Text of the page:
Thursday, April 4, 2013

Tips for developing your appellate practice skills

OK, you did your legal writing class moot court exercise as a 1L, then joined a moot court team during your second year and competed a few rounds against other schools. But now that you're about to graduate, where do you go to get more appellate experience with real cases?  It isn't easy since most partners aren't going to hand over the reins in an appellate case by having the most junior associate in the firm argue the case.  To the rescue comes this column from the ABA's Litigation Section which offers some tips for helping brand new lawyers find opportunities to hone their appellate oral advocacy and brief writing skills post law school.

Young Lawyers Corner: Getting Appellate Experience

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Take a Pro Bono Appeal
While legal education provides a helpful foundation for practice, there is no substitute for hands-on experience. Therefore, one of the best ways to learn how to manage an appeal is to actually do one. Although a firm’s paying clients might be less than thrilled about a new associate taking over a complex appeal, there are many litigants without counsel who would be grateful for an attorney to take their case. Where an appeal would otherwise be advanced pro se, appellate courts are equally thankful to have a pro bono attorney articulate the issues on appeal and present cogent legal arguments.

Every federal circuit and many states have some form of pro bono appellate program. While some, such as the Second Circuit Court of Appeals, have minimum practice requirements, others do not. In jurisdictions without minimum requirements, new associates should review the court’s website or contact the clerk’s office to find out how to apply to take pro bono appeals. Once you apply and begin thinking of accepting an appeal, it is also important to confer with your firm’s appellate-practice group to make sure the issues presented do not conflict with the firm’s current work or clients.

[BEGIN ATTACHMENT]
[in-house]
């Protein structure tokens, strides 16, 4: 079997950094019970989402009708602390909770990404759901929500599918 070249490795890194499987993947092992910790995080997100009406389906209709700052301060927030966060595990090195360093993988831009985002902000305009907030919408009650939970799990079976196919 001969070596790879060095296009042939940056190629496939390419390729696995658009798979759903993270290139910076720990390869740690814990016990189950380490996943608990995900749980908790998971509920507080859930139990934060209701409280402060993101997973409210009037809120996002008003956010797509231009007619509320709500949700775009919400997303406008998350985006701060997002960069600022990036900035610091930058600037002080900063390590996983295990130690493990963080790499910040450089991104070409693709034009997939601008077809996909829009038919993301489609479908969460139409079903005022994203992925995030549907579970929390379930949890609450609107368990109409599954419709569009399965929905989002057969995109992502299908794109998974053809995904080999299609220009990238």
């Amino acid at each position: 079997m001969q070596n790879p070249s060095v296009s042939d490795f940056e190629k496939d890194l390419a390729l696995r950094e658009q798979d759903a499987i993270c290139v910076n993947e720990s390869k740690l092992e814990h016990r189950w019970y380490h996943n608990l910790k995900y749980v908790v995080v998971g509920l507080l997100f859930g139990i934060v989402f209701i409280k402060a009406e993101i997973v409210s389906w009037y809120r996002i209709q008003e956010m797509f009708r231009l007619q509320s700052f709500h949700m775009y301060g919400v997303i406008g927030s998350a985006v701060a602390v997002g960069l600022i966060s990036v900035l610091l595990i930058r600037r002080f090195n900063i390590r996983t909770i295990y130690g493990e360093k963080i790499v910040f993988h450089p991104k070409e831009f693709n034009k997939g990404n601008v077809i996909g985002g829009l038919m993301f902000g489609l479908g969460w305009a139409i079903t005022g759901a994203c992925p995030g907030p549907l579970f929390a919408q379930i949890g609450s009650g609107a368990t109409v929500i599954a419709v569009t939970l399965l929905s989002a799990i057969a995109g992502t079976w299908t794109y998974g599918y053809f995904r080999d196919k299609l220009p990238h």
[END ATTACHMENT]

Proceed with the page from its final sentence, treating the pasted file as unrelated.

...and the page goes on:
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Offer to Edit Briefs
There are two important skills that new associates generally have and seasoned attorneys often lack: researching and cite checking. Even the best appellate attorneys can use a little help with their cite checking, and who better to assist than an eager young associate? Offering to take on the onerous task of reviewing citations is an excellent way to show that you are diligent and detail-oriented. Also, for those with recent clerkship experience, chances are you are familiar with the court’s preferred writing and style, and you can impress the partner by making sure the brief conforms to the court’s preferences. Mention this skill when asking the partner if you can edit and cite check a brief, and you are sure to get in on the job.

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Offer to Assist with Moot-Court Arguments
Put your moot-court experience to work by offering to assist the appellate attorneys in your office prepare upcoming oral arguments. New associates can be a cost-effective way to fill a moot panel, and the benefits are two-fold: First, the firm gets a mock judge who has recent experience with argument settings through, for example, a clerkship; second, the associate gets to see how a seasoned appellate attorney prepares a case for oral argument. You will also get familiar with the briefs and the legal issues.

Watch or Listen to Oral Arguments

While doing billable work is the primary concern for most new associates in law firms, there are some valuable learning opportunities you can avail yourself of during your non-billable time. One of these is watching or listening to oral arguments. Most federal and state courts either stream arguments live online or post prior arguments. Pick an argument by a well-respected advocate and spend 20 minutes getting a sense of how an appellate practitioner handles the process.

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Get Involved in the State Bar
Many state bars have sections or practice groups devoted to appeals. Join this group and attend a meeting.

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